I explained to her my understanding that mistakes are often made in spite of our best efforts to avoid them. Medicine is, more often than we care to believe, misapplied by the experts in a complex biological world. Economic considerations and prejudice toward certain procedures often reduce the quality and availability of the care we want provided. Human error may be reduced significantly with careful and expensive procedures, but never eliminated. We expressed to the nurse our gratitude for her service and exchanged hugs. St. Luke’s sent us a letter acknowledging the mistake and thanking us for our gracious attitude. They refunded the insurance company for a few extra days in the hospital and thankfully let a fine nurse keep her job.
This personal experience and Elder Packer’s both allude to a common forgiveness principle that crosses the boundaries of all fields of human understanding that are applied for our benefit. Many people, like doctors and nurses of medical science, seek to benefit their fellow man, as they best know how. In the moral sciences, we all find ourselves to be practitioners. We tend to believe that moral laws, like scientific laws, are constant and never changing at the highest levels. We seek to benefit others with what we learn, for the rules we learn should apply to them just like they do to us. While this is often the case, we may fail to appreciate that these rules or principles we learn--though derived from physical observation or spiritual confirmation--are always applied through humans with a limited understanding of a complex world. We may also fail to appreciate differences in individual circumstances that make a certain law, rule, or principle we seek to promote of lesser or no use to someone else. Our human mental and spiritual abilities are often blunt instruments in practice.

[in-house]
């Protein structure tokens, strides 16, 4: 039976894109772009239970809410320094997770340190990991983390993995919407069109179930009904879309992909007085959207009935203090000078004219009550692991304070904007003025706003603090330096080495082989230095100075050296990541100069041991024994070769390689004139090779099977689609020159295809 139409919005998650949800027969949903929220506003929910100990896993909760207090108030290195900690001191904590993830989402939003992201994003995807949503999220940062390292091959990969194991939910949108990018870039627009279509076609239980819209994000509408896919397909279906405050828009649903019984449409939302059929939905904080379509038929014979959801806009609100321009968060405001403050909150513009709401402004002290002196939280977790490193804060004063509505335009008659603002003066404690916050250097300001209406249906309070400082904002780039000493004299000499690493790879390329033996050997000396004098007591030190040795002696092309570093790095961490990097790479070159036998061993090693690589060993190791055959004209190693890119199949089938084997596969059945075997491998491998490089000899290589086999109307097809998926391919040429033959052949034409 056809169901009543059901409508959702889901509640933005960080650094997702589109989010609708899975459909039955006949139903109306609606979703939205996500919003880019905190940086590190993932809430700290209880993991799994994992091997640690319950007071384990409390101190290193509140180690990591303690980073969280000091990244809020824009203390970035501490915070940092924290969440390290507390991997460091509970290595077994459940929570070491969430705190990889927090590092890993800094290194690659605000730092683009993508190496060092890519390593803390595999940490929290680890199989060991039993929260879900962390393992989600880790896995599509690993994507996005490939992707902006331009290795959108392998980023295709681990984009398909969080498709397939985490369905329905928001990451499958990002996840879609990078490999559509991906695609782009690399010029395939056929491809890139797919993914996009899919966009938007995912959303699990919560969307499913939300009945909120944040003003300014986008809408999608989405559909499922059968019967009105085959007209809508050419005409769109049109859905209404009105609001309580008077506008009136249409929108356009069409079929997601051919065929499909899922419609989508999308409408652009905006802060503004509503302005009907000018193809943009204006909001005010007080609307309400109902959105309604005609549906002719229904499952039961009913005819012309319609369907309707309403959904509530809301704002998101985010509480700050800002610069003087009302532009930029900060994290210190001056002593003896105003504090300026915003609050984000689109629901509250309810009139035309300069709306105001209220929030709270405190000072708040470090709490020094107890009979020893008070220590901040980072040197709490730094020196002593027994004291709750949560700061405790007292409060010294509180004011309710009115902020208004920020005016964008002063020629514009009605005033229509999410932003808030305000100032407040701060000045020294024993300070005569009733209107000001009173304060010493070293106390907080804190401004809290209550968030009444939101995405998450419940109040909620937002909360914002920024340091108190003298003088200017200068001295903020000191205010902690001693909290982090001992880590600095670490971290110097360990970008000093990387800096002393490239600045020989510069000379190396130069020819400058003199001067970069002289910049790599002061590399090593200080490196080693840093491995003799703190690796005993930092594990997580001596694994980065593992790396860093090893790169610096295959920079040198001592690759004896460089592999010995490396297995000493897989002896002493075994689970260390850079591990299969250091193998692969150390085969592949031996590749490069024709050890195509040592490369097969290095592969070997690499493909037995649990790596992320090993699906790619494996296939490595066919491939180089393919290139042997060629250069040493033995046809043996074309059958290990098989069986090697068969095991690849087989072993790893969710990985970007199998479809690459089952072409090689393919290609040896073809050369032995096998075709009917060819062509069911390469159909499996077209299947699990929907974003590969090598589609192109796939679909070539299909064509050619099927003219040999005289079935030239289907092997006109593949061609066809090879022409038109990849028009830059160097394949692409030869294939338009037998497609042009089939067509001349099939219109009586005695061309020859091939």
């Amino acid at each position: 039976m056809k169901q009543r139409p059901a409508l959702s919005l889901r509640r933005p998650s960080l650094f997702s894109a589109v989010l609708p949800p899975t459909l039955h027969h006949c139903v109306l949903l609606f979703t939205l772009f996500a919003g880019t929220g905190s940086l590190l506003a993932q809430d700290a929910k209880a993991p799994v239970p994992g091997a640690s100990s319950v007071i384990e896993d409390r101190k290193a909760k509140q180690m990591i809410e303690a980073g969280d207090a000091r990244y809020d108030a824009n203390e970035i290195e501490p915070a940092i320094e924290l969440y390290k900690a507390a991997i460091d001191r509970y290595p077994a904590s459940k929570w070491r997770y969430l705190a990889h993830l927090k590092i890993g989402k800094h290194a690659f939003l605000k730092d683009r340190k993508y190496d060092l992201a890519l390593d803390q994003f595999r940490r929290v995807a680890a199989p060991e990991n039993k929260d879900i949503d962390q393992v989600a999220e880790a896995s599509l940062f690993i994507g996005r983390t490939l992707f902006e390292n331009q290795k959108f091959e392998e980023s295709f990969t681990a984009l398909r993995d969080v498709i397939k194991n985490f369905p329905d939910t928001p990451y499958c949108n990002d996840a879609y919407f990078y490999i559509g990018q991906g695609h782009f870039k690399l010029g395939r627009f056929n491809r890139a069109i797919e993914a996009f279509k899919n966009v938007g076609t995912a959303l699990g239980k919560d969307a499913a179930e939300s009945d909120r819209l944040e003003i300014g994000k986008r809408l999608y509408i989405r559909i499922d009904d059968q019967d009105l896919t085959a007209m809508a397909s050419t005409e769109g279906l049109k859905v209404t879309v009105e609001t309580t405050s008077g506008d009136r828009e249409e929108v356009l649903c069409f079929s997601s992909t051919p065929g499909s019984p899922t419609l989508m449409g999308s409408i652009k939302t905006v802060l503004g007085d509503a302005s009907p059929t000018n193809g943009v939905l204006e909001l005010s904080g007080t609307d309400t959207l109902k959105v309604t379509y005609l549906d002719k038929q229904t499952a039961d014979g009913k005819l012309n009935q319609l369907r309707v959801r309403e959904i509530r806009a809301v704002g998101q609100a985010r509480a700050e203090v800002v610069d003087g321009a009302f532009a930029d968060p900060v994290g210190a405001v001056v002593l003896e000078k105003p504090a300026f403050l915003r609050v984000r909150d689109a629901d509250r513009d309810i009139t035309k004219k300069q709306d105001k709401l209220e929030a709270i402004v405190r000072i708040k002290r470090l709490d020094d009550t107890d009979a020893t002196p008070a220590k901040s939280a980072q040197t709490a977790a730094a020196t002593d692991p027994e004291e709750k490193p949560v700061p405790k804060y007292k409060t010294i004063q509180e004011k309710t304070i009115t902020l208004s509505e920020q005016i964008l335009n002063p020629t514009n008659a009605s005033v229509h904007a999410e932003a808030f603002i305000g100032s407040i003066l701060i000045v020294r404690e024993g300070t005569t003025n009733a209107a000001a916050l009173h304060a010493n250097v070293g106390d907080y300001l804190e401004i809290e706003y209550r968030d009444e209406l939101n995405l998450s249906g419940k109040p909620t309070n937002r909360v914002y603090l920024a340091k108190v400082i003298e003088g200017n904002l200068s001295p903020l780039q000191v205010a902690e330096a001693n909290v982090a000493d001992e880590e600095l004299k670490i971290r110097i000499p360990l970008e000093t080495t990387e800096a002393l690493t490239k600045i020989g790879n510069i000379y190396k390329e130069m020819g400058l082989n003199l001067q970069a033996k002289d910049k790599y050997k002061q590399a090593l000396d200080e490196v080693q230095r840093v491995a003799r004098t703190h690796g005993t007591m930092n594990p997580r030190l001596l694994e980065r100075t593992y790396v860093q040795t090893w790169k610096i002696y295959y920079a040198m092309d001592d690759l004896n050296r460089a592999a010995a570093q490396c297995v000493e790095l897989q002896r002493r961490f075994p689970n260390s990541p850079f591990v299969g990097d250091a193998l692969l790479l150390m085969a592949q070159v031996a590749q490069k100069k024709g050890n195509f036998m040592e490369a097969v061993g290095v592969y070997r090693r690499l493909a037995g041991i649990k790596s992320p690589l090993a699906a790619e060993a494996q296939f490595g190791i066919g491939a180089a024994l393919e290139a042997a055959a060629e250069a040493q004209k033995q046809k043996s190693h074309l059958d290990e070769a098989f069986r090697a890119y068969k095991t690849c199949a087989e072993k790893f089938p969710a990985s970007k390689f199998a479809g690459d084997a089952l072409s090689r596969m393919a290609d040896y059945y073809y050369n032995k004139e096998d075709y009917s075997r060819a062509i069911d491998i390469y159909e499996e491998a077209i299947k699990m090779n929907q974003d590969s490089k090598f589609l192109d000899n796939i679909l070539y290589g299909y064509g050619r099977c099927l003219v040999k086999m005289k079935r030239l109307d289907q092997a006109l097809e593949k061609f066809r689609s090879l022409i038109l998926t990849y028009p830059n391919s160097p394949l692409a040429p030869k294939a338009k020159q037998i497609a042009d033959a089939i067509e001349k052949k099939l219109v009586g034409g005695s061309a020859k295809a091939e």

The greatest of surgeons is like the greatest of prophets and will never be perfectly precise for everyone. When they are not precise, and it causes harm to someone, perhaps even ourselves, we must of practical necessity, "let it go." We must let go, not because the practitioner does not need to feel pain for their mistake. (I believe they often feel plenty of pain over a mistake without the offended party piling it on.) Indeed, there should be accountability and consequence for those in technical and moral leadership positions to provide adequately and accurately, for as many people as possible. It is reasonable that, in some cases of gross negligence, pushing back with tools like malpractice suits and public statements are appropriate for the greater good of all. However, we must more often “let go” of mistakes so others may receive of the blessings that come from what practitioners of science and morality do get right, for most people, most of the time. The consequences of unnecessarily suing doctors and defaming others to include political and moral authorities will typically result in less access for others in need and less time used constructively.
It may seem paradoxical, but part of what it means to honor and respect our church, medical, political, business, and other leaders, is to frankly acknowledge and understand their human weakness and forgive when forgiveness is a benefit to all. When we see their faults, such as inaccuracies and generalizations, it may make sense to voice a concern for the sake of benefit and learning. We must never tear them down simply for practicing with the blunt instrument of human understanding. Truth is, their understanding is often of better use to others and much sharper than our own.